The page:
Love, Loss and Auto-Tune Image
Metascore
74

Generally favorable reviews - based on 8 Critics What's this?

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  • Summary: The latest release for the soul artist was produced by Poliça's Ryan Olson (with assistance from Bon Iver's Justin Vernon) and features guest appearances from Bon Iver and Guitar Shorty.
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Score distribution:
  1. Positive: 7 out of 8
  2. Negative: 0 out of 8
  1. Sep 7, 2018
    80
    The electronics are employed more to create the reverie of thinking about the past. But Dogg doesn't just let the feelings lie. He closes with bombast and fanfare as his voice and the instrumentation get louder until the fade out. It's a fitting way to end the album, with a strong declaration of love and loss.
  2. Mojo
    Sep 5, 2018
    80
    Overall, Love, Loss, And Auto-Tuned is a deviant masterpiece. [Oct 2018, p.92]
  3. Sep 10, 2018
    73
    The album works best when the technology evokes abject isolation. ... Despite the complexity and insight it offers in its lyrics, the jumbled rhythms on “$$$ Huntin’” trip up any groove the song might otherwise achieve. Love, Loss, and Auto-Tune often loses its footing at moments like this, when the tempo picks up.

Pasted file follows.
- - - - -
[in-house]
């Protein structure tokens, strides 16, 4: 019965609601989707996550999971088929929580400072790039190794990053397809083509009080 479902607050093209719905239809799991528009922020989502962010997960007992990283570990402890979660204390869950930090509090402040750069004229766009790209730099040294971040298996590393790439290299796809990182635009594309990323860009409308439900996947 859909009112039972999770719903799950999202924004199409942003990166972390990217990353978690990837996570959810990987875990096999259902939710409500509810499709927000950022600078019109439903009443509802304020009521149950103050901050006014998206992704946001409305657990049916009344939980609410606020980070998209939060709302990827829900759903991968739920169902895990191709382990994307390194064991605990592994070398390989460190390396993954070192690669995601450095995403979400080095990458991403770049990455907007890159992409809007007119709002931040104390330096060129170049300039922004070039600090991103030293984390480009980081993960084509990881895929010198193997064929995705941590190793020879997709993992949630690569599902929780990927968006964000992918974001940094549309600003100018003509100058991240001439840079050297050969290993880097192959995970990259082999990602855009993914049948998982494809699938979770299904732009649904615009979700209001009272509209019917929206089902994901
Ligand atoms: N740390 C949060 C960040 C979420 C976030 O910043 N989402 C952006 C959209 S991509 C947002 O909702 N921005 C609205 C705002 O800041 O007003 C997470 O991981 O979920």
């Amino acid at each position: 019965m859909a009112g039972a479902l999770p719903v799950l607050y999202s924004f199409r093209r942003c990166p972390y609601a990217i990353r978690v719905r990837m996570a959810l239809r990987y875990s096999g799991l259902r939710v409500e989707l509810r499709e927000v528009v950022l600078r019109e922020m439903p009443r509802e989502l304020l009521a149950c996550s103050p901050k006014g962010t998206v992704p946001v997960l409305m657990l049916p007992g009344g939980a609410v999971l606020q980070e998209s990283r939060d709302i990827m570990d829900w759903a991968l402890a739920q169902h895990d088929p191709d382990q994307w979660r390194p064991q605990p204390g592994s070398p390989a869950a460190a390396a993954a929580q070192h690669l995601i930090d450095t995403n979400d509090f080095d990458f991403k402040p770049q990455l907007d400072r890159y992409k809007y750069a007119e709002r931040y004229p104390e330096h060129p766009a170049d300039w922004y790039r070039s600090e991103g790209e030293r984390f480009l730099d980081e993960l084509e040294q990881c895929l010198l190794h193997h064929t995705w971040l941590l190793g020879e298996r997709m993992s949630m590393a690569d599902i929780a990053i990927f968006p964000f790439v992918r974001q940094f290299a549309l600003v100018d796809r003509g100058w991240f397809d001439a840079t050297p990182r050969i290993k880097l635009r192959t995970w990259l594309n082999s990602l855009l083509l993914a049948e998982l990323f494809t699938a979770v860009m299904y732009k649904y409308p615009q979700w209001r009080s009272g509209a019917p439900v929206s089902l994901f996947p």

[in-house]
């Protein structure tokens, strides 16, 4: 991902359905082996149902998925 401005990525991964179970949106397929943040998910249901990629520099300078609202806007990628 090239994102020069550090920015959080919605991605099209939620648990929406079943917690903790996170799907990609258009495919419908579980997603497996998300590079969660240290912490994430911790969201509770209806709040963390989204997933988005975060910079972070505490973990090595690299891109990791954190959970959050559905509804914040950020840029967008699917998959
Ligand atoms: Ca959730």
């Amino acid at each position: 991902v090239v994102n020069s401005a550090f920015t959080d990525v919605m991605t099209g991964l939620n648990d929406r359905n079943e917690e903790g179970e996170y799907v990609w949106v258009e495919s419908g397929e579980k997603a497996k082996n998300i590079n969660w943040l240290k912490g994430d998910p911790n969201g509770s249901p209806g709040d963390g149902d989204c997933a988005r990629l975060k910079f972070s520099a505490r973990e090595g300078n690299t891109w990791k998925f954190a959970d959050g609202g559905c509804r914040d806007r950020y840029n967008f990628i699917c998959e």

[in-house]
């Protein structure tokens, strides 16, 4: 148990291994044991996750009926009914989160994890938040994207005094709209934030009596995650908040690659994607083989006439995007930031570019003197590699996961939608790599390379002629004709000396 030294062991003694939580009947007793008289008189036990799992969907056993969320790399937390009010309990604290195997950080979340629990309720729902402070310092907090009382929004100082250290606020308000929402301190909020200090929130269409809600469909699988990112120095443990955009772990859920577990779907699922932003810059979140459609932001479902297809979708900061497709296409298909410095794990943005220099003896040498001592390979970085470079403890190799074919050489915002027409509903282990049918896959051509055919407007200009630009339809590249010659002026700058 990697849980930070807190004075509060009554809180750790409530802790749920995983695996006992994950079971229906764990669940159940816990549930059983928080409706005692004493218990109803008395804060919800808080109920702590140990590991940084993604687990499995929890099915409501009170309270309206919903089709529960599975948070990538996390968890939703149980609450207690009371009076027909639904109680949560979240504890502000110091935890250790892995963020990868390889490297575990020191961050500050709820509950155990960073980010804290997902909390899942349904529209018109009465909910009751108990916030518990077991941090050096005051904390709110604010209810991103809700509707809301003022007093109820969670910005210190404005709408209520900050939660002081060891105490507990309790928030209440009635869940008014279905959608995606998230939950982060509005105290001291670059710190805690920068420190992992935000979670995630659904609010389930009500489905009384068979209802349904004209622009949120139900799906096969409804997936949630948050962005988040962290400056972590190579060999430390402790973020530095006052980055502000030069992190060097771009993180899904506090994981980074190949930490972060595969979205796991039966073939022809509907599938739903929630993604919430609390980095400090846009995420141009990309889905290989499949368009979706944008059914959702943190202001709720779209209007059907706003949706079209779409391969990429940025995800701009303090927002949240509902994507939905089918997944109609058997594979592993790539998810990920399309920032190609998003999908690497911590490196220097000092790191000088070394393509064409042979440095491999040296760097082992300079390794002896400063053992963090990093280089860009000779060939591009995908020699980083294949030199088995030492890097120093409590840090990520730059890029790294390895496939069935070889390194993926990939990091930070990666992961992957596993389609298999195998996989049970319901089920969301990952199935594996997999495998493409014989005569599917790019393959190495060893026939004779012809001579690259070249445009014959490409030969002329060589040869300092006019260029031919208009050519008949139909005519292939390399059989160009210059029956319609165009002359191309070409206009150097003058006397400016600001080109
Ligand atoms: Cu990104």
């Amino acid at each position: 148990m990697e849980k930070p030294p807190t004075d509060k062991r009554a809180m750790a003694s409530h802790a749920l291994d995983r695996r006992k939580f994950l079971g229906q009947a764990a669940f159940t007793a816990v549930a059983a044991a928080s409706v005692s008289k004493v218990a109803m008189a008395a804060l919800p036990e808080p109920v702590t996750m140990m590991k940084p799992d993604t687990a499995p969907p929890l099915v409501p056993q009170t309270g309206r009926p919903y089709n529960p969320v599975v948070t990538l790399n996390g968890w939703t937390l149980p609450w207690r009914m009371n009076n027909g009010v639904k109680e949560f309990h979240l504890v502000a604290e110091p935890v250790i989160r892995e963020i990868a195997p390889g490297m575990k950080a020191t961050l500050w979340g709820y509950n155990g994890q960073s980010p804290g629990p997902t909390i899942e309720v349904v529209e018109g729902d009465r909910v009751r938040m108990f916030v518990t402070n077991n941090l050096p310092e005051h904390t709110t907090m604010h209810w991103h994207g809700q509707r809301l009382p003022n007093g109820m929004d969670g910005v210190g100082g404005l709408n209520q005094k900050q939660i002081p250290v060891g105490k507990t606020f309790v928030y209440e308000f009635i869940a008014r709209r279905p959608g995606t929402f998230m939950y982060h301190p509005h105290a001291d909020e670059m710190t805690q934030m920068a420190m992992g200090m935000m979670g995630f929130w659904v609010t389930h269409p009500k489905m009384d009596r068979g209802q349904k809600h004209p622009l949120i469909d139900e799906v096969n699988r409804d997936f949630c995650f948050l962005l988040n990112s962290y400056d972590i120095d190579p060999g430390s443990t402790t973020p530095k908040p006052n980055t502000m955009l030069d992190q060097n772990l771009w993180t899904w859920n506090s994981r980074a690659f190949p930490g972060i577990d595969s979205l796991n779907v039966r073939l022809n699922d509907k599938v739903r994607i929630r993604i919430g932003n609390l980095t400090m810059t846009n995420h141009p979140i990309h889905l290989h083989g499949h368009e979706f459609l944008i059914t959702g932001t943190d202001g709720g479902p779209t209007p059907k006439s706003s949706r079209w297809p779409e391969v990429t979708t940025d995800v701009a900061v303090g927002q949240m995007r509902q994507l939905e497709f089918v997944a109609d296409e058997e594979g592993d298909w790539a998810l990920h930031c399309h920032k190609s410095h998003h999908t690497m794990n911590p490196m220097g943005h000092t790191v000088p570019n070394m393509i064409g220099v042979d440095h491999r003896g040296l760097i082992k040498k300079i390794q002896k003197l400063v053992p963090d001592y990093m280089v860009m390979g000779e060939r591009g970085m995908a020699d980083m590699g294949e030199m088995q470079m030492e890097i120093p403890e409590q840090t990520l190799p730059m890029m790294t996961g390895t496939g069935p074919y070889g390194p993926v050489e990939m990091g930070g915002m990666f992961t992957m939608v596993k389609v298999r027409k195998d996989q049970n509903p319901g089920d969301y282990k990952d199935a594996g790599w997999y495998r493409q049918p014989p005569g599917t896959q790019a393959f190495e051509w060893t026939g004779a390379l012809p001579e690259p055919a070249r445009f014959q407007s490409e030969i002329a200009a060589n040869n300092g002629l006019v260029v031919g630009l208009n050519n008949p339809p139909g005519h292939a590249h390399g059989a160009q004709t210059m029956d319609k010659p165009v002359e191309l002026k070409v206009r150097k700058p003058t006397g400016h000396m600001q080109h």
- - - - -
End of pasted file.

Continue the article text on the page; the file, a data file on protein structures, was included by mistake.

4. Uncut
    Sep 5, 2018
    70
    The textures are deliberately synthesised, but the songs themselves couldn't be realer. [Oct 2018, p.34]
  5. Sep 7, 2018
    70
    On Love, Loss, and Auto-Tune‘s best songs, Olson’s synth-heavy backdrops evoke the late Eighties, landing somewhere between early Chicago house music and twitchy hip-hop.
  6. 70
    On this album, the naturalism of Swamp Dogg’s lifelong soul and funk all but disappears. But in its way, Love, Loss, and Auto-Tune is completely true to everyday 21st-century experience: ubiquitous and intrusive technology, splintered attention spans, mediated presences and onslaughts of random information. And yet, somewhere within all the digital commotion, there’s still a human being in search of love.
  7. Q Magazine
    Sep 5, 2018
    60
    Warped and touching, this is an LP for both higher and lower selves. [Oct 2018, p.119]

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